Surgical resection of hepatic metastases from neuroendocrine tumors (mNETs) is controversial because the potential survival benefit of this intervention must be balanced against the risk of surgical morbidity and mortality. In patients with unresectable mNETs in the liver, radioembolization has been used to treat tumors from a range of primary sites, including carcinoid and islet cell carcinomas as well as nonfunctional, asymptomatic tumors. Initial clinical studies and retrospective studies on a large cohort of patients indicate that radioembolization is well tolerated and highly effective in achieving a durable hepatic tumor response and ameliorating symptoms. Radioembolization using Yttrium-90 ( 90Y)-labeled resin or glass microspheres offers effective disease control and possible improved quality of life and thus merits consideration as an option for both functional and nonfunctional mNETs. Benefits of this intervention seem to extend from use in early lines of treatment to salvage of refractory disease. Radioembolization also offers a potential somatostatin analog-sparing effect in symptomatic disease.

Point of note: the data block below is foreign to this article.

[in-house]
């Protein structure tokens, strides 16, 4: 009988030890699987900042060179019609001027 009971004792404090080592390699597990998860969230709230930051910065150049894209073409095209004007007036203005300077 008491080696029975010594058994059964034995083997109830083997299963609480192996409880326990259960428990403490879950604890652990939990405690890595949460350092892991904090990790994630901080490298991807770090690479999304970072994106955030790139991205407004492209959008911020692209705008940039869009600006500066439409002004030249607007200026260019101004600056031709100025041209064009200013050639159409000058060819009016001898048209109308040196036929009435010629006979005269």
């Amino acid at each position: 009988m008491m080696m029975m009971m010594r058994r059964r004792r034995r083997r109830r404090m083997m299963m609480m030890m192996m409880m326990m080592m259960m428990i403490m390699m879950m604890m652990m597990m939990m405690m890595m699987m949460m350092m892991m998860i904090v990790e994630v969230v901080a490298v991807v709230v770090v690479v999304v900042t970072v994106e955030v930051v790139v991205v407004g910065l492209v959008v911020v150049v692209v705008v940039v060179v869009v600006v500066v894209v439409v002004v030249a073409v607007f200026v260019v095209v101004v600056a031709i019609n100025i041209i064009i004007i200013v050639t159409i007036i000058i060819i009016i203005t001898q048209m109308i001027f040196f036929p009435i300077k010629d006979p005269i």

|Original language||English (US)|
|Number of pages||6|
|Journal||American Journal of Clinical Oncology: Cancer Clinical Trials|
|State||Published - Aug 1 2012|
ASJC Scopus subject areas
- Cancer Research